A provocative manifesto!

I first heard of, and then peeked, at Seth Godin’s manifesto, “Stop Stealing Dreams,” via Twitter. I was reminded of it again by one of the regular readers/commenters on this blog – thanks, Jim P.! This manifesto is one of the more thought provoking works I have read in the past year. The manifesto/book is available free for download – the link is at the end of this post.

I want to highlight some of the ideas as an inducement to get you to read the entire manifesto – well worth an hour or two to read through this provocative and thoughtful writing. The manifesto consists of 132 short paragraphs in large print spread over 191 pages – so I will list the paragraph number and the page number as dual references to particular ideas or quotes.

  • 4/12 – What is school for? To his points I would add – what are the distinctive goals of Christian schools?
  • 8/21 – “Does the curriculum you teach now make our society stronger?” To which I would add – does it produce a passion in kids for the kingdom of Jesus Christ?
  • 11/24 – “Do we need more fear? Less passion?” ; 29/45, 46 – fear and passion as the two tools that educators have to work with
  • 14/27 – Seth’s question for school boards: “What are you doing to fuel my kid’s dreams?”
  • 17/29 – A dozen ways to reinvent school
  • 22/37, 94/128 – Scarcity and abundance
  • 39/61 – Assemblers or linchpins/artists?
  • 40/62, 63 – Why school needs to be more like FIRST robotics
  • 57-60/82-88 – The problem of small dreams and dreamers
  • 73/105 – Slader – Cliff Notes for math – see any problem worked out
  • 74/107 – The role of the teacher in a post union era
  • 90/124 – Average American’s annual amount of reading and high student expectations
  • 92/127 – Do kids achieve because of or in spite of schooling?
  • 95/130, 116/161, 124/175, 127/180, 129/183 – The coming melt-down of colleges
  • 106/146 – Why not teach these topics instead?
  • 113/156 – What is the value of advanced math?
  • 121/169 – Why homeschooling isn’t the answer for most
  • 123/174 – The new role of libraries

I hope you take the time to read this manifesto and reflect on what Godin is saying. He is making a significant contribution to the discussion how school needs to change and focus on different kinds of things with kids. Here is the link to access the material.


Filed under book, change, leadership, mission development, staff development, student outcomes

3 responses to “A provocative manifesto!

  1. Thank-you for this great post. This has been on my ‘To-Read’ list for quite some time. But, this may have just pushed me over the edge. Thanks for sharing your key points. I hope to do the same.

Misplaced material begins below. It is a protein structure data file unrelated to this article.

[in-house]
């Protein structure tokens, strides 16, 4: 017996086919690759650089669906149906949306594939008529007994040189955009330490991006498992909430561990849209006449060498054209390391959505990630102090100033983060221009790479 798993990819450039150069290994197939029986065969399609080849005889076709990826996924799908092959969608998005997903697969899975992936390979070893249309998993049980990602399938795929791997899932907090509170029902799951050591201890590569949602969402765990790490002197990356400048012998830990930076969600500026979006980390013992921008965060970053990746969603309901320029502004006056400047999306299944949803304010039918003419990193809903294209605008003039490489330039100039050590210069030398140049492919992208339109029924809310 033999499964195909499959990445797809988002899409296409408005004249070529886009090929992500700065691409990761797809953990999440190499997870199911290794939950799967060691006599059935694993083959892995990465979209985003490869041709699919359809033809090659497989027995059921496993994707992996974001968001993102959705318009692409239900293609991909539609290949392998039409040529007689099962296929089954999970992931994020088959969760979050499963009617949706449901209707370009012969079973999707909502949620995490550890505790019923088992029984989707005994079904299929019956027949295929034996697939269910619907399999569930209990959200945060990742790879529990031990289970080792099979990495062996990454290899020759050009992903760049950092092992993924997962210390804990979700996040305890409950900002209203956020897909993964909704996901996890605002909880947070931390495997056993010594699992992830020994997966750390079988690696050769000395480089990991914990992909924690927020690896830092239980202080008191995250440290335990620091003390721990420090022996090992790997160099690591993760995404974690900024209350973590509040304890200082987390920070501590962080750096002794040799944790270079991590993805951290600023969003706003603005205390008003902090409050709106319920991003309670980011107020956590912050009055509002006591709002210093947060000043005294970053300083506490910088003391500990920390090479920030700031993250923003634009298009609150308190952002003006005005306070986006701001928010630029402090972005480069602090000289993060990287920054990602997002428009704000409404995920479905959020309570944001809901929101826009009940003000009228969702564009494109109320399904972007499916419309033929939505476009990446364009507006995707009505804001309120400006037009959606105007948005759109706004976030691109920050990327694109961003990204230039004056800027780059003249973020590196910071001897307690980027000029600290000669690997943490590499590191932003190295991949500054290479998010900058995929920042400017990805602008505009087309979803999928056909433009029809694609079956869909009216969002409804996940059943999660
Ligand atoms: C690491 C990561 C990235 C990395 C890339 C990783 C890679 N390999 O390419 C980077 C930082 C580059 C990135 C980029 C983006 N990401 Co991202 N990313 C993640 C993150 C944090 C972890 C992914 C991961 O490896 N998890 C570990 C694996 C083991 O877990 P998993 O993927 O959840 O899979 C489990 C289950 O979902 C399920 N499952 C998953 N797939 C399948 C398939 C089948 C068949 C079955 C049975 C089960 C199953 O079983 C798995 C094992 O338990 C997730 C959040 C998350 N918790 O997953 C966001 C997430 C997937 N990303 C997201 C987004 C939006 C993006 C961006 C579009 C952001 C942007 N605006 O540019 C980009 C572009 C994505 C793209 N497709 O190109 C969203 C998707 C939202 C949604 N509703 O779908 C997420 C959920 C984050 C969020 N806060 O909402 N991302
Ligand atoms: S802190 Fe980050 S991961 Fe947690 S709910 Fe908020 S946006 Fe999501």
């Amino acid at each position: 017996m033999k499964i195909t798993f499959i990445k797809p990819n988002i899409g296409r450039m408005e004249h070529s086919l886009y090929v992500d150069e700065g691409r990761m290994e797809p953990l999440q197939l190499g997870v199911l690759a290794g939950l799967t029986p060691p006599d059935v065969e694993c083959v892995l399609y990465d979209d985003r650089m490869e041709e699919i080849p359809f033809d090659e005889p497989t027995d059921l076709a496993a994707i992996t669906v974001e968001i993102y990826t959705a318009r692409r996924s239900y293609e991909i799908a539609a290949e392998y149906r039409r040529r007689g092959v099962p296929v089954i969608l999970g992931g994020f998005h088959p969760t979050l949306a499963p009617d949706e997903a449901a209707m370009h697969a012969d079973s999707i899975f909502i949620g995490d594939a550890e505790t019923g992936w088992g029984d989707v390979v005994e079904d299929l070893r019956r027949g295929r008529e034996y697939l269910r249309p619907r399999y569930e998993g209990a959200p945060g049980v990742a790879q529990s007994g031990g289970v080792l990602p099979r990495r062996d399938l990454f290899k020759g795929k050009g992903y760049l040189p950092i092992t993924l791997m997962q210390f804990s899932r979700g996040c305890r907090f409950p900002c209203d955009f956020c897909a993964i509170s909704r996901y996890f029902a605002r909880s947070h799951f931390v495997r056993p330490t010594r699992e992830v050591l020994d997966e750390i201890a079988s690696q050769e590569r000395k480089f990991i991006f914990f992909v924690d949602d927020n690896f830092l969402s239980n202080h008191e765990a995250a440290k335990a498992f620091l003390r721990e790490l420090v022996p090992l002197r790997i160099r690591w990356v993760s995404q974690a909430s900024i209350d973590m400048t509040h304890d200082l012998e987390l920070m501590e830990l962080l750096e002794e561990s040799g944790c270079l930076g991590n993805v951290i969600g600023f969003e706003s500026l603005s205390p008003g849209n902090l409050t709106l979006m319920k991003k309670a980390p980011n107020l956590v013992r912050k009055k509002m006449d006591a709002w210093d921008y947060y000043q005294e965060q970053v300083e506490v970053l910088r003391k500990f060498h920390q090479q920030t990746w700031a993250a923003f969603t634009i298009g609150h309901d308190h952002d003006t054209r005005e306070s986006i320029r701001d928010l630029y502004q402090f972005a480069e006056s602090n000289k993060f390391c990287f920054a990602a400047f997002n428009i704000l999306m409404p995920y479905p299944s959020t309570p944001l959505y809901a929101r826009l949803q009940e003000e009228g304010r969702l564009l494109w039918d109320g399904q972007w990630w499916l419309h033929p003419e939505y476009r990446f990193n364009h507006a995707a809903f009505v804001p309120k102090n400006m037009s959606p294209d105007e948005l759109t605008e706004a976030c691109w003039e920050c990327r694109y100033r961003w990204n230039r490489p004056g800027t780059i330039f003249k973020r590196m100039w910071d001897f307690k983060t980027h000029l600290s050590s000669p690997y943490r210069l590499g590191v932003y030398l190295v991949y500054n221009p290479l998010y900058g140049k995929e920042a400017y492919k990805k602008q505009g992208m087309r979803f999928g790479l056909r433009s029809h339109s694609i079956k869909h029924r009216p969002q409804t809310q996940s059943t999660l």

2. weathertation

    Thanks for the shout out Dan. I was looking through my highlights to add a provocative quote when I ran across this, from chapter 50.

    “Competent people have a predictable, reliable process for solving a particular set of problems. They solve a problem the same way, every time. That’s what makes them reliable. That’s what makes them competent.

    Competent people are quite proud of the status and success that they get out of being competent. They like being competent. They guard their competence, and they work hard to maintain it.”

    This is not my favorite quote in the book but goes to another post. If I had to pick a favorite I might pick the whole 132nd chapter. If these words do not ring the bell of Christian educators everywhere, then nothing will.

    “When we teach a child to make good decisions, we benefit from a lifetime of good decisions.

    When we teach a child to love to learn, the amount of learning will become limitless.

    When we teach a child to deal with a changing world, she will never become obsolete.

    When we are brave enough to teach a child to question authority, even ours, we insulate ourselves from those who would use their authority to work against each of us.

    And when we give students the desire to make things, even choices, we create a world filled with makers.”

    What struck me the whole time I was reading the book was how familier the words were to me. I think that is because Godin thinks is of imminent importance that every child reach their fullest potential for their community. And that is why Christian schools should exist, because we know we can and have the right to do that. In fact we are selling ourselves short if we do anything else.

    • I agree – we have the “master story” as our motivation – it is simply not about my personal “getting ahead” (economic gain) or citizenship. It is truly about flourishing. Godin really gets the flourishing part, but we have the opportunity to help answer the “why” and “what is my purpose in life” questions in Christian education. I am serious about Christian schools focusing discussions around flourishing with parents and students – it is the kind of discussion I was always seeking as a parent. I don’t particularly care about grade points – it is about kids growing in loving learning, loving God and demonstrating a passion to live out their faith and serve wherever called.

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